The Board has identified transition towards IRB based capital treatment as an important strategic objective and the Group has made significant progress in the development of its IFRS 9 and Internal Ratings Based ('IRB') frameworks. The Group's IFRS 9 programme progressed to plan, moving into the parallel run phase for 2017. We are well placed to implement IFRS 9 in 2018.

Credit Risk

The Group's credit portfolio has exhibited strong performance across all risk indicators and has operated within the Board approved risk appetite. Deep market knowledge, prudent lending policies and supportive market conditions have been the underlying explanatory factors.

OSB continues to identify low-risk opportunities in areas of the market poorly serviced by mainstream lenders, including the delivery of compelling products to professional Buy-to-Let landlords, first charge bespoke residential, second charge loans to prime borrowers at conservative LTV levels, commercial loans against highly marketable properties, and niche residential development lending to borrowers with strong track records and credible projects. We offer secured funding lines to finance companies, managing credit risk through cross-collateralisation.

The Group carefully underwrites each lending case, maintains sensible LTVs, assesses affordability on each loan and avoids lending on property where we believe current valuations are unsustainable. A suite of portfolio limits have been established in adherence to the Board credit risk appetite. Stress and scenario analysis are used to assess the potential impact on credit impairments, losses and capital requirements when subjected to severe but plausible stress scenarios.

The Group ensures that security valuations are reviewed on an ongoing basis for appropriateness, with ongoing annual indexing of commercial properties, with residential properties indexed against monthly HPI data. Where the Group identifies that a published index is not representative, a formal review will be carried out by the Group Real Estate function to assess valuations appropriately. The Group Real Estate function ensures that newly underwritten lending cases are written to appropriate valuations, with assessment being carried out by appointed, qualified chartered surveyors, accredited by the Royal Institute of Chartered Surveyors (RICS). The Group has ensured that the Real Estate function is placed within the Bank's assurance team and are therefore independent from all credit making decisions.

Since its inception, the Group has experienced material loan growth with Group loans and advances totalling £5.9bn as at December 2016. Importantly, there has been a portfolio composition change over the period, with post 2011 lending (incorporating enhanced lending criteria) now making up a greater proportion of the total Group loan balances. Since 2011, the Group has originated 29,000 loans with only 91 cases with aggregate balances totalling £8.6m greater than three months in arrears, with an average 60% LTV, reflecting the continued strength of the Group's underwriting and lending criteria. During 2016, the Group continued to prudently underwrite new loans, carefully assessing customer affordability as demonstrated by the number of newly originated residential mortgage loans with a loan to income of greater than 4.5 falling to 2.6% from 3.3% during 2015. Buy-to-Let interest coverage ratios ('ICR') for new loans increased to 171% up from 159% during 2015, further demonstrating the prudent underwriting conducted during 2016. Buy-to-Let LTVs for new lending remained stable at 72%, whilst residential mortgage new lending LTVs increased marginally to 66% from 64% during 2016. The acquired portfolios, funding lines and development finance portfolios continued to perform in-line with expectations, whilst the Group also sold £10.9m (gross value) of non-performing personal loan accounts during the year. Pre 2011 lending balances continued to run down during the year, and historic problem loans reduced from £17.8m to £13.8m as at December 2016.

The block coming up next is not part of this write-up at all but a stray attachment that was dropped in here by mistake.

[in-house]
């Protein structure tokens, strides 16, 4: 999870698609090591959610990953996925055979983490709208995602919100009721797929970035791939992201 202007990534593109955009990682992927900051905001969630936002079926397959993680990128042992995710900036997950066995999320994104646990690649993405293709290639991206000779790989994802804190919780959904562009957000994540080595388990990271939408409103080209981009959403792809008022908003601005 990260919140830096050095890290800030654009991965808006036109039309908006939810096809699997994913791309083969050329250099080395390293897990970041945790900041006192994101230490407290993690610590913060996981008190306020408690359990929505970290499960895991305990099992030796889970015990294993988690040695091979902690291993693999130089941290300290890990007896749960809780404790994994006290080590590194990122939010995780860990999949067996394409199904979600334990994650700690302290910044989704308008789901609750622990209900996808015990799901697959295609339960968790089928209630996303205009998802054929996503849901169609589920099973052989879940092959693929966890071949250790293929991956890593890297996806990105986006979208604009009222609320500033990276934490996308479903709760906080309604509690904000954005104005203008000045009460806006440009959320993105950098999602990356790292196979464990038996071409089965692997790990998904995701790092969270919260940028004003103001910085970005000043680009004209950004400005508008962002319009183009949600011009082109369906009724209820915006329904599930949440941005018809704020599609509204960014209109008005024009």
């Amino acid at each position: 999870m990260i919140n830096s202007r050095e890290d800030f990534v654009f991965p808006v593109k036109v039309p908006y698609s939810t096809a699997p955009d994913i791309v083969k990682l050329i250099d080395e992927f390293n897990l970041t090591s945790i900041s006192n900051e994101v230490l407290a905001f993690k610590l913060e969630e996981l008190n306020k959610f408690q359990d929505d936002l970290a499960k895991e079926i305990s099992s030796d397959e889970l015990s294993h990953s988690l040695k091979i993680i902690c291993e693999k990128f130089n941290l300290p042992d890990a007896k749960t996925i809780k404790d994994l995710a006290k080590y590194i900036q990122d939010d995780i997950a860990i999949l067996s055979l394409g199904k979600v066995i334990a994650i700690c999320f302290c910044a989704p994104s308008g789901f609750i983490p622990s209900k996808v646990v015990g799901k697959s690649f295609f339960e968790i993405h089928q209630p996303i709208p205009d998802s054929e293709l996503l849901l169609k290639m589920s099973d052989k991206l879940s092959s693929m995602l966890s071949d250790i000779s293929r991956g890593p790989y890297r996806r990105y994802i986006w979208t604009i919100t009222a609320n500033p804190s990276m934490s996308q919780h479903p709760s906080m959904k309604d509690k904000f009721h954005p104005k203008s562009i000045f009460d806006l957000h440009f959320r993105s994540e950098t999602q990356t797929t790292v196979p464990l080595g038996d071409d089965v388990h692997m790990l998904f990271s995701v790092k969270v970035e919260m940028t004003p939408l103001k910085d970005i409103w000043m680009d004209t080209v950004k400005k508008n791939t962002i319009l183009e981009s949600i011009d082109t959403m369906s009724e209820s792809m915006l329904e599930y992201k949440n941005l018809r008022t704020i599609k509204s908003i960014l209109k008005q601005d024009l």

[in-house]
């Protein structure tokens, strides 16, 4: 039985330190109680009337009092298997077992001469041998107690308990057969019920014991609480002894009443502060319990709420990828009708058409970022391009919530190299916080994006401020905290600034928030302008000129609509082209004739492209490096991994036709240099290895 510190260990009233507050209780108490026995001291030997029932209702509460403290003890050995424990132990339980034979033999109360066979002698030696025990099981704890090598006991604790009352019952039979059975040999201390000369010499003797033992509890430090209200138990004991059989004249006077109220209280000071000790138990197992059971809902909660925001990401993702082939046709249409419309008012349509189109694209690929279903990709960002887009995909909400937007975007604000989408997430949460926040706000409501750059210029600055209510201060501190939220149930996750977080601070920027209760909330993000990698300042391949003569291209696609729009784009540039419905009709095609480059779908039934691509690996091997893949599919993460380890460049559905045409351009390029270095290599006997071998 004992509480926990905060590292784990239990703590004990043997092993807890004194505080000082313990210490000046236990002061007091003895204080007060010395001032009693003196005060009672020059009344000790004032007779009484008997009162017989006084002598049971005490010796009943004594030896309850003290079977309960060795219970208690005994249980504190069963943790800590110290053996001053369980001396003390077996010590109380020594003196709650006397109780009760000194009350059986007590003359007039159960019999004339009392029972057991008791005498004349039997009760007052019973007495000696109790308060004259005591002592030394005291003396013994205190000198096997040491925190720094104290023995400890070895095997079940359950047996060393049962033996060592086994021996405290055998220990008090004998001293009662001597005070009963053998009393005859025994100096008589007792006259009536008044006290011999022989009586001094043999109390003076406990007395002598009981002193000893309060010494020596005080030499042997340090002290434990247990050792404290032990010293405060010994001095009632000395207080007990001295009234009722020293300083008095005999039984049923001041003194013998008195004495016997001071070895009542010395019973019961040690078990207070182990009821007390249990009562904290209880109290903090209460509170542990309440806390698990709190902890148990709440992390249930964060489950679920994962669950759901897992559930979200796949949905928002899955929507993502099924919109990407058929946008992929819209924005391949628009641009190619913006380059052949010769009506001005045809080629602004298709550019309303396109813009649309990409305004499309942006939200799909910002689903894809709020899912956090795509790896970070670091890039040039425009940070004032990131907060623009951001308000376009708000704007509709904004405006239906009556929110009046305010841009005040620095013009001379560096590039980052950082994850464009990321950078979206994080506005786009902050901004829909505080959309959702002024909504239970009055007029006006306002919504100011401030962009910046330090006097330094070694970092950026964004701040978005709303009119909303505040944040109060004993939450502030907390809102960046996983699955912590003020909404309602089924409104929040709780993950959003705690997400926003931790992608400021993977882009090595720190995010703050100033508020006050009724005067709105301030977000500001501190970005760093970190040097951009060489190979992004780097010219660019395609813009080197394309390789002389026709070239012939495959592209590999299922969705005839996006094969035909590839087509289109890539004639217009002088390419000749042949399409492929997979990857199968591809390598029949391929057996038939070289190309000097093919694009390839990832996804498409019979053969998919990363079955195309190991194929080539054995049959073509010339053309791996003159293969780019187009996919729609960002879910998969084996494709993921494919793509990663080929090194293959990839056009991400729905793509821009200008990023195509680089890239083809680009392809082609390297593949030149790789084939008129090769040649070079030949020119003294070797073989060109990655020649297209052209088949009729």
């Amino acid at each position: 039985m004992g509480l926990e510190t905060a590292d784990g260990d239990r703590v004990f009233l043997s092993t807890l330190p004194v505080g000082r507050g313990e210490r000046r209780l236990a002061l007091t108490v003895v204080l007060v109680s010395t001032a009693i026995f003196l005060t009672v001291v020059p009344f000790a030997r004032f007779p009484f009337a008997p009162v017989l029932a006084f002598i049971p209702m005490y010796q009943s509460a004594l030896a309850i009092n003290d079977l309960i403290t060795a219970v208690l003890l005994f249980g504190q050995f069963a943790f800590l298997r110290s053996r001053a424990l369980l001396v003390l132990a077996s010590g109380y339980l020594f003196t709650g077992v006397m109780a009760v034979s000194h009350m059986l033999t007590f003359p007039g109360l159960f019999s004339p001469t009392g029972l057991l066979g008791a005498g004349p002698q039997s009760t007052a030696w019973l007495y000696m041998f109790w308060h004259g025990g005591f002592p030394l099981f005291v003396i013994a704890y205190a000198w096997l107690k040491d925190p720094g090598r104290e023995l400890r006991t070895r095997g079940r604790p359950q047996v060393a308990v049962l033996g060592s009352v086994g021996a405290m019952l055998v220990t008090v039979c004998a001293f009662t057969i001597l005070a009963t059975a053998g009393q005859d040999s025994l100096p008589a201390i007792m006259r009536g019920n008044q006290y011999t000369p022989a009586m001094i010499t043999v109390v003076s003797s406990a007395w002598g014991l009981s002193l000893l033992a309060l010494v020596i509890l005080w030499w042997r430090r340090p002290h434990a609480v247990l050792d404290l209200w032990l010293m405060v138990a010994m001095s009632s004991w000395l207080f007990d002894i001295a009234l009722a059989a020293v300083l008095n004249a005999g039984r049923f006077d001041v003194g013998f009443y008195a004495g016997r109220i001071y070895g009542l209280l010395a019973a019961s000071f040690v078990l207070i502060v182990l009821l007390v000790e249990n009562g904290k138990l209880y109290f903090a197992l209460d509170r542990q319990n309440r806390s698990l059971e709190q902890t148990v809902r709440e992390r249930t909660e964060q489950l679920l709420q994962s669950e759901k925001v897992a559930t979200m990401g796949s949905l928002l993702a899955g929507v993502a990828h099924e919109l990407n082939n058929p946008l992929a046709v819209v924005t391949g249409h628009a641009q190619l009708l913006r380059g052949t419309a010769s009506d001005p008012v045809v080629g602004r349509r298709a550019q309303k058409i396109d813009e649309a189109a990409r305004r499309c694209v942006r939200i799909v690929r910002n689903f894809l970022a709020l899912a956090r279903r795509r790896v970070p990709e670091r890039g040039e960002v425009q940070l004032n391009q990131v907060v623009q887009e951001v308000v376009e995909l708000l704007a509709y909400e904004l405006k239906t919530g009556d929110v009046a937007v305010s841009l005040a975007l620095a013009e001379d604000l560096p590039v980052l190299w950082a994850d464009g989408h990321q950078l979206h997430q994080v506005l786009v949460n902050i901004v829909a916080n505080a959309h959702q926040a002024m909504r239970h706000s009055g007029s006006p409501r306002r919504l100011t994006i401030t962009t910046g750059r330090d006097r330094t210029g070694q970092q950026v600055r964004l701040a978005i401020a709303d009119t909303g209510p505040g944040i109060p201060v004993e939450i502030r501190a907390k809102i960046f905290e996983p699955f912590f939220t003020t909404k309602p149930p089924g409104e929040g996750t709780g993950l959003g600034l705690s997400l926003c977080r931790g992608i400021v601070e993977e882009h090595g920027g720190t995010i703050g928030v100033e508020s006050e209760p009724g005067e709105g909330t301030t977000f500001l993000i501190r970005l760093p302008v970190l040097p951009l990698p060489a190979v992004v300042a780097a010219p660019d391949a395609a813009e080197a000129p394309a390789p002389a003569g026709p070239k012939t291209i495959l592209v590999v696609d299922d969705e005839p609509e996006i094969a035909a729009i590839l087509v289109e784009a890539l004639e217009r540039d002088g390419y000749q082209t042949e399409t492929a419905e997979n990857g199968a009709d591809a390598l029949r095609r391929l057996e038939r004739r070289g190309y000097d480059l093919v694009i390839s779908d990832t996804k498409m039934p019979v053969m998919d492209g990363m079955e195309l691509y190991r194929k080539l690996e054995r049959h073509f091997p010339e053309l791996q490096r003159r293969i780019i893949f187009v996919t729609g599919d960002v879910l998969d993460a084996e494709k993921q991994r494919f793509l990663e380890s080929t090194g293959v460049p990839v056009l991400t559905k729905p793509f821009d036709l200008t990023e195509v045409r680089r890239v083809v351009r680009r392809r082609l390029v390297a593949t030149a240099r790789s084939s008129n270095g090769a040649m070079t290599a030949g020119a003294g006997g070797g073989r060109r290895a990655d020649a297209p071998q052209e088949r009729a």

The net impact of the above loan book composition changes and strong performance of new lending, in conjunction with the sale of non-performing loan balances resulted in the Group observing a historically low portfolio greater than three months in arrears rate of 1.4% versus 2.1% as at December 2015 (excluding legacy problem loan balances).

There was however an observed increase in Buy-to-Let not impaired past due 1 to 3 months as at December 2016 driven by a low number of high balance cases which fell into arrears during 2016 and technical arrears balance inflow during December 2016 resulting from requested payments being carried over into the first working day of January 2017. In all cases the technical arrears accounts moved back up to date. There was also an increase in residential first charge balances not in impairment but past due 1 to 3 months, driven by historic legacy loans falling into arrears during the year in conjunction with arrears balances introduced via portfolio purchases within the year.

Occasionally, some borrowers experience financial difficulties which impact their ability to meet mortgage finance obligations. We may seek to identify borrowers who are experiencing financial difficulties as well as contacting borrowers whose loans have gone into arrears, consulting with them in order to ascertain the reasons for the difficulties and to establish the best course of action to be taken to bring the account up-to-date. In certain circumstances, where the borrower is experiencing significant financial distress, we may use forbearance measures to assist them.